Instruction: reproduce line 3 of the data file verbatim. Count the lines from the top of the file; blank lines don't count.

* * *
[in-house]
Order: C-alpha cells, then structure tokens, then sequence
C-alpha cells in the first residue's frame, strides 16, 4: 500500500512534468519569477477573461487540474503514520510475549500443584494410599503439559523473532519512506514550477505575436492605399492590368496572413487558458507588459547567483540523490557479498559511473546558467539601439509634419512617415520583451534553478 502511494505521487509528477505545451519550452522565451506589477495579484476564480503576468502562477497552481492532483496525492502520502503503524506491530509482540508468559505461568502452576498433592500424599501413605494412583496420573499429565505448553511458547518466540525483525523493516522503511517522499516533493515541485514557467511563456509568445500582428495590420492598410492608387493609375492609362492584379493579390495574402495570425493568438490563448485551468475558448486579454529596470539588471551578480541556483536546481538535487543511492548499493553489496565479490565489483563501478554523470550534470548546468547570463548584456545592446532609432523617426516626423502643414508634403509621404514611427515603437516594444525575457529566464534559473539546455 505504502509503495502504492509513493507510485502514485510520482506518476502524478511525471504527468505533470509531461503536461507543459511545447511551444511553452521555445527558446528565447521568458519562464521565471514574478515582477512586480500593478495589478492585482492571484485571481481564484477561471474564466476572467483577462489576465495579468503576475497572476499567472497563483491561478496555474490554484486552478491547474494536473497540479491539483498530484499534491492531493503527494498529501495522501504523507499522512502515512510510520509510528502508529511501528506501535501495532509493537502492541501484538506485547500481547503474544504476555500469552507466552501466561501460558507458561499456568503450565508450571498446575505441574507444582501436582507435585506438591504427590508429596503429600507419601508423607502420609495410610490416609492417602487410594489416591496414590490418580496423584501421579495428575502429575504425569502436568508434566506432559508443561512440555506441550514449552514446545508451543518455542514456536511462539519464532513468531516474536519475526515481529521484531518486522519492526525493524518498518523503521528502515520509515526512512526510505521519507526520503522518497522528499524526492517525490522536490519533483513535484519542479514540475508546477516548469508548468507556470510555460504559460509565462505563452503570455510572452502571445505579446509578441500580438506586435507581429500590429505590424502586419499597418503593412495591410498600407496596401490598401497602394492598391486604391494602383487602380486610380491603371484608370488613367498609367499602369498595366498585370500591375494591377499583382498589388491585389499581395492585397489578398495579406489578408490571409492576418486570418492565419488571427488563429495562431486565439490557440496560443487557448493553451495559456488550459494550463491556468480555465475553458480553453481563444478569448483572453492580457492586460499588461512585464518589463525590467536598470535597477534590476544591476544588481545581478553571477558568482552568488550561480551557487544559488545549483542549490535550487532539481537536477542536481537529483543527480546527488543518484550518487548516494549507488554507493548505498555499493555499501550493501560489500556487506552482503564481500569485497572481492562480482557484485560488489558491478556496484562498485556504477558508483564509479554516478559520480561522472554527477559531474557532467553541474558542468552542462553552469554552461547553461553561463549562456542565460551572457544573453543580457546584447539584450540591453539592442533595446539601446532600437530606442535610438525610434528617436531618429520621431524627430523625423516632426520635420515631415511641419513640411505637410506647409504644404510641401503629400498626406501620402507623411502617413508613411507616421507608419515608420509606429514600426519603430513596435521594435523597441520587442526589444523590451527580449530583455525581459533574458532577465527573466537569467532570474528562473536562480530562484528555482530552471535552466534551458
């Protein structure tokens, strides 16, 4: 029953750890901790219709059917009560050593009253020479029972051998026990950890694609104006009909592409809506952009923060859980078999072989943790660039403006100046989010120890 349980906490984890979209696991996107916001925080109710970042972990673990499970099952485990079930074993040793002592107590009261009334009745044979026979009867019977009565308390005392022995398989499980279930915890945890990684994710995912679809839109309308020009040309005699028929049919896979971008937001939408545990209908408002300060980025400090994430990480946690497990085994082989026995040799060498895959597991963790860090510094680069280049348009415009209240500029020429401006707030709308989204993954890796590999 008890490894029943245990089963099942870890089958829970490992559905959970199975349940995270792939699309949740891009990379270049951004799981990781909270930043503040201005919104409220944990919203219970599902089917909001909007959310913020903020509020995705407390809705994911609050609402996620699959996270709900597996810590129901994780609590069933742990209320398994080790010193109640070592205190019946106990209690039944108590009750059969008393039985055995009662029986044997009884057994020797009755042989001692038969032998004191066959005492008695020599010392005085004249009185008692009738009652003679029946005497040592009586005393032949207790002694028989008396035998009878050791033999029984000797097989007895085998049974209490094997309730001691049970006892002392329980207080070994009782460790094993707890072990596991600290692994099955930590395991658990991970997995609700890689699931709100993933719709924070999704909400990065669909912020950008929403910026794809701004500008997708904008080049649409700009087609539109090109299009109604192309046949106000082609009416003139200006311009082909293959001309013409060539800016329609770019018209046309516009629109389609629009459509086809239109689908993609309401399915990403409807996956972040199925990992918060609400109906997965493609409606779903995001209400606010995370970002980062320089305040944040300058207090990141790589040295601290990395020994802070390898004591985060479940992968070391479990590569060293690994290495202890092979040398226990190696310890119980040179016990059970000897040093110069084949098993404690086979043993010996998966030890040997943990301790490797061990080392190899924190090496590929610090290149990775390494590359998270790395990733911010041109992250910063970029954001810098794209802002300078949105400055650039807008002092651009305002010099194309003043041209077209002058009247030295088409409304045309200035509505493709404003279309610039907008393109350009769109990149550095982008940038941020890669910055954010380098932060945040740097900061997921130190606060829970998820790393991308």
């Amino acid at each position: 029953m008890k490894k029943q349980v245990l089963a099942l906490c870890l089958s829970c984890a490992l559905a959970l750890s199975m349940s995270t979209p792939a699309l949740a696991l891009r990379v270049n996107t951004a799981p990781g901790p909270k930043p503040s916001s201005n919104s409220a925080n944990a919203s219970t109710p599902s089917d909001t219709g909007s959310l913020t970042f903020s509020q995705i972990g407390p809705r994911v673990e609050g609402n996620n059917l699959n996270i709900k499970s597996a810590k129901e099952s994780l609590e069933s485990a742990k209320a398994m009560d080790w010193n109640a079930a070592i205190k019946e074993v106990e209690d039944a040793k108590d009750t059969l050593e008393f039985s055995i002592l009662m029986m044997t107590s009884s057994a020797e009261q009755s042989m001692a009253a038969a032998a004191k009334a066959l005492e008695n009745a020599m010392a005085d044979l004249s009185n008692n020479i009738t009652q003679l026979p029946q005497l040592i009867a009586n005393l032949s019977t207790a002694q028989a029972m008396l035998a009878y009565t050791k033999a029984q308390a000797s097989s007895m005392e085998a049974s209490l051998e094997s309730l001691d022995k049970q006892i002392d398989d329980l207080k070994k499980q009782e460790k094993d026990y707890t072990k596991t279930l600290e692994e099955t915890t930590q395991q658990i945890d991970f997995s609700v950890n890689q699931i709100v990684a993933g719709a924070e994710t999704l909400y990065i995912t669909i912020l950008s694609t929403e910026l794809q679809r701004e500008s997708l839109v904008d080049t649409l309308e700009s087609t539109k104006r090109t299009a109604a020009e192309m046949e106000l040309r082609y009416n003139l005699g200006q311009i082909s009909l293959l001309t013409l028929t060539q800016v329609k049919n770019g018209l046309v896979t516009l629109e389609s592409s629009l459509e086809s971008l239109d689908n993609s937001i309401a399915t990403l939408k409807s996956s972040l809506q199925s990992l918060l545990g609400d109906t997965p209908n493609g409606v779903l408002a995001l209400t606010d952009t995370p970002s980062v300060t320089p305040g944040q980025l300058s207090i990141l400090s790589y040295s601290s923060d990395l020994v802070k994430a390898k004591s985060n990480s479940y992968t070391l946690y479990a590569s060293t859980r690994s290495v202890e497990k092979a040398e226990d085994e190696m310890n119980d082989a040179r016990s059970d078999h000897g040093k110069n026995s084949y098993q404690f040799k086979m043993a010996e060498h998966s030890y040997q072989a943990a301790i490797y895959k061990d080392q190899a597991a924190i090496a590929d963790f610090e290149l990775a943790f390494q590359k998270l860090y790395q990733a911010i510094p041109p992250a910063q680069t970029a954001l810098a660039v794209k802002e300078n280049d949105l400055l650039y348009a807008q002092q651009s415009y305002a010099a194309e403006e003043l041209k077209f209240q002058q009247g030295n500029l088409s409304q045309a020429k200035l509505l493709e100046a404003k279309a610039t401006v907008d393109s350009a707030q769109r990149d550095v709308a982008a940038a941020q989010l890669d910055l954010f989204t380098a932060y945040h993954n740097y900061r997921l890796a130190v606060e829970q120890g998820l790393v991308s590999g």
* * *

C-alpha cells in the first residue's frame, strides 16, 4: 500500500512534468519569477477573461487540474503514520510475549500443584494410599503439559523473532519512506514550477505575436492605399492590368496572413487558458507588459547567483540523490557479498559511473546558467539601439509634419512617415520583451534553478 502511494505521487509528477505545451519550452522565451506589477495579484476564480503576468502562477497552481492532483496525492502520502503503524506491530509482540508468559505461568502452576498433592500424599501413605494412583496420573499429565505448553511458547518466540525483525523493516522503511517522499516533493515541485514557467511563456509568445500582428495590420492598410492608387493609375492609362492584379493579390495574402495570425493568438490563448485551468475558448486579454529596470539588471551578480541556483536546481538535487543511492548499493553489496565479490565489483563501478554523470550534470548546468547570463548584456545592446532609432523617426516626423502643414508634403509621404514611427515603437516594444525575457529566464534559473539546455 505504502509503495502504492509513493507510485502514485510520482506518476502524478511525471504527468505533470509531461503536461507543459511545447511551444511553452521555445527558446528565447521568458519562464521565471514574478515582477512586480500593478495589478492585482492571484485571481481564484477561471474564466476572467483577462489576465495579468503576475497572476499567472497563483491561478496555474490554484486552478491547474494536473497540479491539483498530484499534491492531493503527494498529501495522501504523507499522512502515512510510520509510528502508529511501528506501535501495532509493537502492541501484538506485547500481547503474544504476555500469552507466552501466561501460558507458561499456568503450565508450571498446575505441574507444582501436582507435585506438591504427590508429596503429600507419601508423607502420609495410610490416609492417602487410594489416591496414590490418580496423584501421579495428575502429575504425569502436568508434566506432559508443561512440555506441550514449552514446545508451543518455542514456536511462539519464532513468531516474536519475526515481529521484531518486522519492526525493524518498518523503521528502515520509515526512512526510505521519507526520503522518497522528499524526492517525490522536490519533483513535484519542479514540475508546477516548469508548468507556470510555460504559460509565462505563452503570455510572452502571445505579446509578441500580438506586435507581429500590429505590424502586419499597418503593412495591410498600407496596401490598401497602394492598391486604391494602383487602380486610380491603371484608370488613367498609367499602369498595366498585370500591375494591377499583382498589388491585389499581395492585397489578398495579406489578408490571409492576418486570418492565419488571427488563429495562431486565439490557440496560443487557448493553451495559456488550459494550463491556468480555465475553458480553453481563444478569448483572453492580457492586460499588461512585464518589463525590467536598470535597477534590476544591476544588481545581478553571477558568482552568488550561480551557487544559488545549483542549490535550487532539481537536477542536481537529483543527480546527488543518484550518487548516494549507488554507493548505498555499493555499501550493501560489500556487506552482503564481500569485497572481492562480482557484485560488489558491478556496484562498485556504477558508483564509479554516478559520480561522472554527477559531474557532467553541474558542468552542462553552469554552461547553461553561463549562456542565460551572457544573453543580457546584447539584450540591453539592442533595446539601446532600437530606442535610438525610434528617436531618429520621431524627430523625423516632426520635420515631415511641419513640411505637410506647409504644404510641401503629400498626406501620402507623411502617413508613411507616421507608419515608420509606429514600426519603430513596435521594435523597441520587442526589444523590451527580449530583455525581459533574458532577465527573466537569467532570474528562473536562480530562484528555482530552471535552466534551458